Wednesday, 23 September 2015

Back on the keyboard

Right, so I  didn't manage to use the summer to get a lot of work done, but I did use it to poke my brain, see a therapist, discover that I actually have pretty severe anxiety, and start taking steps towards figuring out strategies to overcome this. Go me! 

Also, exposure therapy sucks mightily.

But today I scheduled writing time, made a plan, and actually did what I had set out to do. Words on a page. Not submittable, serious words, but words to clarify thoughts, lay out arguments, and so move towards submittable words.  This is progress. 

Wednesday, 19 August 2015

The Gymmening

The first time I went to the gym, I was walked around it and given a sales pitch about personal trainers and prices. 
The second time, I tried to give them money but got sent away because the person who could take my money wasn't there.
On the third visit, I gave them money and filled out multiple forms promising that I was totally healthy enough to start doing things to make me more healthy.
The fourth time, I was walked around the gym (again) and told how each of the machines worked, clearly with the assumption that a short demonstration of twenty different things would be easy to remember.
Today, I went back again and was reminded how to use a few of them, along with demonstrating that I could maybe do a pushup or two, so that the guy with the timer and the pen could figure out what he thought I should be trying to do.

I think I might have run out of delaying tactics now.  Next time, I will have to do The Exercising.

Monday, 17 August 2015

Songs Telling Stories

My friends on Facebook are making a valiant effort to keep communicating meaningfully and overthrow the algorithms promoting clickbait and advertisements.  People are throwing out conversation starters, random questions and crowdsourcing webcomic and song recommendations. 

One of today's requests was for songs with narratives.  Not 'just hinting', but straight out telling stories.  And...well, a good portion of my music is folk music / singer songwriter / indy whatever that means (I am bad with music genres, just go with it) so I was valiantly restraining myself from posting whole albums.  And then I started thinking about it more, and thinking about the types of stories different songs tell.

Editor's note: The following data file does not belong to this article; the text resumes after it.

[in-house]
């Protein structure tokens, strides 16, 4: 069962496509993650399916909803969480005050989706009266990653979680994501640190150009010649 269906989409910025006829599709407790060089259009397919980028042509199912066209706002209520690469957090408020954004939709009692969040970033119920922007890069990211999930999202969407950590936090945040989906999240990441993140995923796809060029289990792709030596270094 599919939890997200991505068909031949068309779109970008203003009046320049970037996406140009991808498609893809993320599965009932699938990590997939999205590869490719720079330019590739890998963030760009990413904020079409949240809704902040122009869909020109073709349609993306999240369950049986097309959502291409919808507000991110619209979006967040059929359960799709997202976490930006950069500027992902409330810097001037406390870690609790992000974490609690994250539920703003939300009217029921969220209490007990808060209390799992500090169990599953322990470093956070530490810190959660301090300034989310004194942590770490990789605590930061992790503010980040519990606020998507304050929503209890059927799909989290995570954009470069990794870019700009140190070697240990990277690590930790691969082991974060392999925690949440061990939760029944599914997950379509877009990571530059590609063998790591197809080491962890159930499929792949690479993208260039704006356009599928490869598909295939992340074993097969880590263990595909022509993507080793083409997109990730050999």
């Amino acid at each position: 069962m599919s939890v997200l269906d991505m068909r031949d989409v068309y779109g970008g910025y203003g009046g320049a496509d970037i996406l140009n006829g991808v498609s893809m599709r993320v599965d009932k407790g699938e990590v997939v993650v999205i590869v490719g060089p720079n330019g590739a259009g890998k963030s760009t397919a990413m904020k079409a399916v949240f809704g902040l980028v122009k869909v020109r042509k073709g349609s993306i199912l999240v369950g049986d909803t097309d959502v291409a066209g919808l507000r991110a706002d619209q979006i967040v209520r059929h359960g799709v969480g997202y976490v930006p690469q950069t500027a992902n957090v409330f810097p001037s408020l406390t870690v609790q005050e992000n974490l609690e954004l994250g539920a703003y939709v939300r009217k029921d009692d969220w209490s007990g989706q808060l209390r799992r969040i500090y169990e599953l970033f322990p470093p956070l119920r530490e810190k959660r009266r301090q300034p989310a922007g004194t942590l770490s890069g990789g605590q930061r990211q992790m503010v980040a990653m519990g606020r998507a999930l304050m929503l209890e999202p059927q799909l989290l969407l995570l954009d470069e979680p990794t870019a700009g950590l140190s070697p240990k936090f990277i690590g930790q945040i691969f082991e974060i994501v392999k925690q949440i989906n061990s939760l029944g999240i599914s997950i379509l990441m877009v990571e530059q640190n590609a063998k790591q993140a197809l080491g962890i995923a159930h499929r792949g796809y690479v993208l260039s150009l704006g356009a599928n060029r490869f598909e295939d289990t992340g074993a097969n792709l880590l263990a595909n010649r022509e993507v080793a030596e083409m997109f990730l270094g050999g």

[ I mean, I long ago faced up to the fact that much of the music I adore comes from a very specific background and tells the story of a particular person. 

Really, I have so many stories of the woes of white American men in declining industrial regions, harking back to the golden age of the American Dream and pretending it was a real place...
And then there's some of the British folk, which talks dreamily about soldiers or lords or labourers, and I don't think it's possible to love the music and the tales without implicitly giving it a pass on the things it doesn't talk about or the people who aren't quite counted as people enough to have their stories told or hardships remembered.  And then there's the damn gender politics...
- Which isn't to say that some contemporary folk singers aren't doing an awesome job of rebalancing that, through re-interpreting, rewriting and doing their own damn thing. ]

Anyway, that was mostly a lead-in to me linking to a whole lot of music, because I refrained from swamping the Facebook thread with my enthusiasm.  This may turn into more than one post on the subject.

First up - because he was the consummate story-teller, and I really can't think of any of his songs which aren't narratives - Harry Chapin.  Humanitarian, overworked campaigner, fundraiser and apparently infuriating when he got onto his pet subjects, Congressional Medal of Honor holder, and guy who sang about a very particular America - a combination of the one he lived in and the mythic 'America' that he felt it was a part of.